5 dramatic ways the West Palm Beach Waterfront could change

Last July I announced the Shore to Core competition which the City of West Palm Beach commissioned the Van Alen Institute. The results from the top 2 finalists are in and they are pretty amazing.

These proposals are first steps in what looks like a pretty massive process and the City wants YOUR INPUT.


I’ve taken the time to go through the 57-page proposal from Ecosistema urbano, which is a Madrid based group of architects, urban designers and professionals specialized in urban innovation projects, operating within the principles of design thinking at the intersection between different disciplines: architecture, urban design, engineering, sociology.

Sit down, grab a cup of coffee and enjoy!

1. The New Waterfront

The new waterfront hosts a wide array of outdoor activities and public spaces that enhance the urban experience and multiply the possibilities of interaction with the water.

The project takes into consideration the needs of youth and elders alike in order to make a positive impact on the city as a whole and create a healthier living environment for all residents and visitors. The ecological and resilient design proposed here allows people to enjoy a more comfortable environment all year round: by coordinating natural elements and bioclimatic devices, each space will be characterized by a specific microclimate matched to the activities that will take place there. This will also help reconnect people to nature and to the uniqueness of the Lake Worth Lagoon. This climatic comfort and range of activities will foster social interaction, making the downtown more active and appealing.

2. Banyan Hub

The former garage is reimagined as a new focal point for activities in downtown. It will be open to the public day and night, from the ground floor to the public roof terrace.

It will have an active presence in the city, attracting business and talent to create knowledge, cultivate culture and foster innovation. Its flexible configuration will allow different uses to coexist and evolve in time, and its design will ensure pleasant environmental conditions all year round while reducing the environmental impact and management costs.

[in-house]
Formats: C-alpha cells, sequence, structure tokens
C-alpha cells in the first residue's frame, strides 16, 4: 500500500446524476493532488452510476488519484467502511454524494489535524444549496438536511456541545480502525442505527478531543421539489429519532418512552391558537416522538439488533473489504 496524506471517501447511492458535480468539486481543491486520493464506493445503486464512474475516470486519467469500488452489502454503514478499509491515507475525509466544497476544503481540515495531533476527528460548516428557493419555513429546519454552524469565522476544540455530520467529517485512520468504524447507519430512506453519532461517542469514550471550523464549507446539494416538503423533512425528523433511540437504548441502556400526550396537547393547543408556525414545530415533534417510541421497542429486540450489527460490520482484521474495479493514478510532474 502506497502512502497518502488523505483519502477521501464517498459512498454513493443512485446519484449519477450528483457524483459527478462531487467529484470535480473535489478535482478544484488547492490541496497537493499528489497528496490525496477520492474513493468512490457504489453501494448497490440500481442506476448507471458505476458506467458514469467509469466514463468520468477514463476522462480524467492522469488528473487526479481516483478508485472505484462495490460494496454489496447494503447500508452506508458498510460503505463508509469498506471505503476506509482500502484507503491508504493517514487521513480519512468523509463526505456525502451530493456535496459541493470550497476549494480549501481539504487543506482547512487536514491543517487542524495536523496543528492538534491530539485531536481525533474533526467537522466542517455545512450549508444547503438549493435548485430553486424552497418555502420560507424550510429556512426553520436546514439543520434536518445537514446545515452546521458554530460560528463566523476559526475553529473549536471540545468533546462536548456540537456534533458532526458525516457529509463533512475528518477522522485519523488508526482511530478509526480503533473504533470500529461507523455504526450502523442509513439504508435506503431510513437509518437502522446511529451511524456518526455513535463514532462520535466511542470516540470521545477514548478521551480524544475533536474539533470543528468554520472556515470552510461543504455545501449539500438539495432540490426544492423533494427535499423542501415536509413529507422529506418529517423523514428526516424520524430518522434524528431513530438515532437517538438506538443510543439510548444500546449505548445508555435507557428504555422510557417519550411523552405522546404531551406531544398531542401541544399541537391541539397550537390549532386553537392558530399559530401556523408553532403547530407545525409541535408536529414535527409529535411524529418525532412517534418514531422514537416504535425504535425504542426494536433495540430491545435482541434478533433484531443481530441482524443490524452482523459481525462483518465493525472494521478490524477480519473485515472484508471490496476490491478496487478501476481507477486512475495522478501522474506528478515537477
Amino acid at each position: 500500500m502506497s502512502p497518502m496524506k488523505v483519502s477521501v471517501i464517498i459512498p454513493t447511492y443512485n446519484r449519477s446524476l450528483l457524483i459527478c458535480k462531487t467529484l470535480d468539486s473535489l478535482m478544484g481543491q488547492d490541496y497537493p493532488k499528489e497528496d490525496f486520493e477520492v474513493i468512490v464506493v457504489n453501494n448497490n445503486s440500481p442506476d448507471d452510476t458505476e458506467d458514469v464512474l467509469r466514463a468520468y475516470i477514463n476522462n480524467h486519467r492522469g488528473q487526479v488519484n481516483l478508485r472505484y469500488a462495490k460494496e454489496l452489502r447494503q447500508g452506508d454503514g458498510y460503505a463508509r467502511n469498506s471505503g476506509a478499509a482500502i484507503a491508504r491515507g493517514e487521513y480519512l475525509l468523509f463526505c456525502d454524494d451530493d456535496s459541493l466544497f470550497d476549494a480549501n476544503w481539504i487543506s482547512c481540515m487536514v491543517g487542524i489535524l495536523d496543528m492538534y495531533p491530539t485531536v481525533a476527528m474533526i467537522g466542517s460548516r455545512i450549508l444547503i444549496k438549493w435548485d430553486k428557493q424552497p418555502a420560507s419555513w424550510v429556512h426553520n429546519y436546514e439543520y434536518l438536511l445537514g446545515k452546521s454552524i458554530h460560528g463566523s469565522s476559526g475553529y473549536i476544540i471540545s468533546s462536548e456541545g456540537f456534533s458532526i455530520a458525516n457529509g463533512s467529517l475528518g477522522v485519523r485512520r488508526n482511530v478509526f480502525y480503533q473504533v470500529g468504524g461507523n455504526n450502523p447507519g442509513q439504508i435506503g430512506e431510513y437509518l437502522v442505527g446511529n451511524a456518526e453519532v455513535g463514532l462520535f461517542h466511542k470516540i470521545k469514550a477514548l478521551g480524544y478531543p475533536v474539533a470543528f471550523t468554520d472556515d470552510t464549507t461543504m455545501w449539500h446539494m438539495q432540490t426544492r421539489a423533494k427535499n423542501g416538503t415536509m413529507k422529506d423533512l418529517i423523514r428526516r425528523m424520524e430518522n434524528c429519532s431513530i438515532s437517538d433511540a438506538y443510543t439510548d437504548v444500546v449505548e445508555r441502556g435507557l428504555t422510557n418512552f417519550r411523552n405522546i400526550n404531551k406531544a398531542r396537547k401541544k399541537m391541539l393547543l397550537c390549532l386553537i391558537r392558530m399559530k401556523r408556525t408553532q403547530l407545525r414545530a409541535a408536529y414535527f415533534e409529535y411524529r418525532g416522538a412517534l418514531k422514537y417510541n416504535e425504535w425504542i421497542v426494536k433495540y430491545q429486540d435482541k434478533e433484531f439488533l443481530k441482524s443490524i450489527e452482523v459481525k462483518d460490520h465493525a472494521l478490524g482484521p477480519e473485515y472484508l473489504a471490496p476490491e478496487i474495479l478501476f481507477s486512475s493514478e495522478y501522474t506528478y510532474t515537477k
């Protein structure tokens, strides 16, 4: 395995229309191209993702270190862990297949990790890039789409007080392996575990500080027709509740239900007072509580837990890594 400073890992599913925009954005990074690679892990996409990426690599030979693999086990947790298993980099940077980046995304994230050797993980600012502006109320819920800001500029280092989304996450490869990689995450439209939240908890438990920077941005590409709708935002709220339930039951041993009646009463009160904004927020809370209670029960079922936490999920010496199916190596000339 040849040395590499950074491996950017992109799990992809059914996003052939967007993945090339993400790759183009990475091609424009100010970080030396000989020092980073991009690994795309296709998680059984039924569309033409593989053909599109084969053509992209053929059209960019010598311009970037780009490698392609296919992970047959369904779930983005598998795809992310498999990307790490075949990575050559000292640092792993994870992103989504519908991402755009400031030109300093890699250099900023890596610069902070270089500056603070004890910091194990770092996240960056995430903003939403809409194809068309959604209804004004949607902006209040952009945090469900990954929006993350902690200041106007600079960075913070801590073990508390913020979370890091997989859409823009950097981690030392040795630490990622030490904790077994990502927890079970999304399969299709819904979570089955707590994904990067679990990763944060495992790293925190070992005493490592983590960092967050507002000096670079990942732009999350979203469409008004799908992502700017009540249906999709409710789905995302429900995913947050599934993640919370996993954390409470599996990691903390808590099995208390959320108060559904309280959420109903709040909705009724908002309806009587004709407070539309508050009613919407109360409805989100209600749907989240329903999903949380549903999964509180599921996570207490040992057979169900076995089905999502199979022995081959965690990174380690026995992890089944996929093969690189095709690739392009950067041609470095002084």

3. a New Great Lawn

The Great Lawn, already a central part to the city’s life, will become the ‘urban living room’ of West Palm Beach, a place to celebrate big civic events and at the same time enjoy routine activities like resting, meeting, eating or even working in the comfort of a well equipped and conditioned public space.

This space will keep a wide, green yet durable esplanade at the center, while adding a shaded and fresh environment around it and two new singular plazas providing an innovative relation between public space and water.

4. Meyer Amphitheater

The Meyer Amphitheater will become the ultimate space for huge urban events and all
kinds of cultural activities such as concerts, theater plays, dance performances, etc. The existing space will be opened and equipped with a new ‘belt’ structure to protect the surroundings from sound and bring complementary leisure and dining activities into the area. It will also expand towards the water, increasing its capacity with a multi-purpose stage that will also become a landmark and reference point for the whole waterfront

5. Cultural Passageways

The alleyways will undergo a rapid activation process ranging from temporary interventions to the development of permanent structures and spaces to host new programs.

Walkability, security and comfort will be the first priorities to be addressed by means of active and passive climatic mitigation, new waste disposal and lighting systems, etc. Activities will disperse later into adjacent public spaces and buildings, and these revamped ‘passageways’ will become thematic routes connecting different parts of the city.

The main goal is to turn the overlooked alleyways into attractive passageways where culture, sport or social activities can take place.

Injecting new uses into the alleyways requires a series of prior qualitative transformations to make them safe, attractive and comfortable spaces. These transformations are achieved with a flexible system that can be applied not only to each alley but also to other adjacent spaces and buildings.

The system will take care of setting the right conditions for the new activities regarding available space, need of furniture, security, specialized equipment for certain uses, etc. In order to obtain the desired level of comfort, climatic conditions also have to be improved by controlling temperature, airflow, air quality and other parameters.

This structural and bioclimatic system can be reconfigured, modified or adapted to specific needs or conditions of each particular location, like changing actors, nearby buildings or available free spaces. It can also be extended to either host new programs or complement existing ones.



If you want to view the entire 57-page proposal click here

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